Astroworld Operations Plan Reportedly Instructed Staff to Refer to Dead Concertgoers as 'Smurfs'

The Friday event included a 56-page document for organizers, obtained by CNN, which detailed some potential concerns about the intended two-day festival.

A woman seen kneeling by candles outside NRG Park

Photo by THOMAS SHEA/AFP via Getty Images

A woman seen kneeling by candles outside NRG Park

An operations plan for Astroworld Festival 2021—which saw the deaths of 8 concertgoers, with over 300 others injured—mentioned that potential deceased victims were to be called “smurfs” in lieu of using the word “dead,” according to CNN

The Friday event included a 56-page document for organizers, which detailed concerns about the intended two-day festival. 

“Based on the site’s layout and numerous past experiences, a Security Plan has been established to help mitigate potential negative issues within the scope of the festival,” the document obtained by CNN reads. “The potential for multiple alcohol/drug related incidents, possible evacuation needs, and the ever-present threat of a mass casualty situation are identified as key concerns.”

From the Astroworld Event Operations Plan: The staff was instructed to refer to dead concertgoers as “Smurfs”.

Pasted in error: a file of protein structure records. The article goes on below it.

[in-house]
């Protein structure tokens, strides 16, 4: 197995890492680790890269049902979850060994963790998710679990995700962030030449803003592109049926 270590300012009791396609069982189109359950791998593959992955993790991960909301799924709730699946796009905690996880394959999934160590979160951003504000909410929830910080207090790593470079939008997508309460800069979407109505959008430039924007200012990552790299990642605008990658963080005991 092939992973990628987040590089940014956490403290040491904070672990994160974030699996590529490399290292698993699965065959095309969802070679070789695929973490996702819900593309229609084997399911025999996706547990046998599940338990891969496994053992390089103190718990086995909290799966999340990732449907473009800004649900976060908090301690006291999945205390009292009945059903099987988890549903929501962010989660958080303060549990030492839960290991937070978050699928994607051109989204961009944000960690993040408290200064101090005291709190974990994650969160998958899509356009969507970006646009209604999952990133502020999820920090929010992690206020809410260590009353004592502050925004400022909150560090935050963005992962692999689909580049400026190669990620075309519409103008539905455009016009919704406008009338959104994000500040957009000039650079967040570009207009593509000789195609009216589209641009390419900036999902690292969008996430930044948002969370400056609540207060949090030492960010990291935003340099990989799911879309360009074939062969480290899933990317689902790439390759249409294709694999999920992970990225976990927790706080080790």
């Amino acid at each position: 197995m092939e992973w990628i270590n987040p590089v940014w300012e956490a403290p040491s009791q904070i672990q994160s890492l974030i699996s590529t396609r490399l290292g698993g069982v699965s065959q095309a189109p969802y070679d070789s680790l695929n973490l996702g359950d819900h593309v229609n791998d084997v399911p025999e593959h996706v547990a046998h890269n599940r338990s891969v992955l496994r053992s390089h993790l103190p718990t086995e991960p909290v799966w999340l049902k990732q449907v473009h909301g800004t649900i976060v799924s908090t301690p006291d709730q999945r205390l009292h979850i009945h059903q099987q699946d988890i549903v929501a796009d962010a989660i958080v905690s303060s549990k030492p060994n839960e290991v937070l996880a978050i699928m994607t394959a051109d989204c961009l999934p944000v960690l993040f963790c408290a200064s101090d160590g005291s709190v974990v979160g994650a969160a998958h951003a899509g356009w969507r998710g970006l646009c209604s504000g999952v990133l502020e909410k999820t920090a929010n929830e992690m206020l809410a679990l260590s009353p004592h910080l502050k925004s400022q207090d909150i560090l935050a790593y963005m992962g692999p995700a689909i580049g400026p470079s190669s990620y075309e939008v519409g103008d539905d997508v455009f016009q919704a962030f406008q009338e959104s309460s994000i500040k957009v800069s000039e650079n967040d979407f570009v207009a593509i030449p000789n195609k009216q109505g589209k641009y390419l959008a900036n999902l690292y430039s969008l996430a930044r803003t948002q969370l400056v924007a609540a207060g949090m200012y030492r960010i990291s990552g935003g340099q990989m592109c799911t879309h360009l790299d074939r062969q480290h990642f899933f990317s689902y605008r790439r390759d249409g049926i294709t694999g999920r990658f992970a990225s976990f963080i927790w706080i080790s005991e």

— Mike Sington (@MikeSington) November 9, 2021

The document included plans for possible riot or civil unrest, an active shooter, and even weather difficulties, sharing that staff were expected to tip Event Control about dead concertgoers by using the code “smurf”—a possible reference to the ‘80s Hanna-Barbera cartoon and comic series of the same name.

“Never use the term ‘dead’ or ‘deceased’ over the radio,” the plan reportedly read. 

“In any situation where large groups of people are gathering there is the potential for a civil disturbance/riot that can present a grave risk to the safety and security of employees and guests,” the document said. “The key in properly dealing with this type of scenario is proper management of the crowd from the minute the doors open.”

The plan notes that both the executive producer and festival director are the only people with the authority to stop the concert.

“It doesn’t even really appear in what is the equivalent of the Astroworld’s crowd management plan,” Paul Wertheimer, founder and president of Crowd Management Strategies, explained to CNN. “There’s no reference to crowd surge, crowd crush, crowd panic. There’s no reference to the front of the stage and festival seating crowd. And therefore, there’s no specific emergency planning for a mass casualty crowd crush event.”

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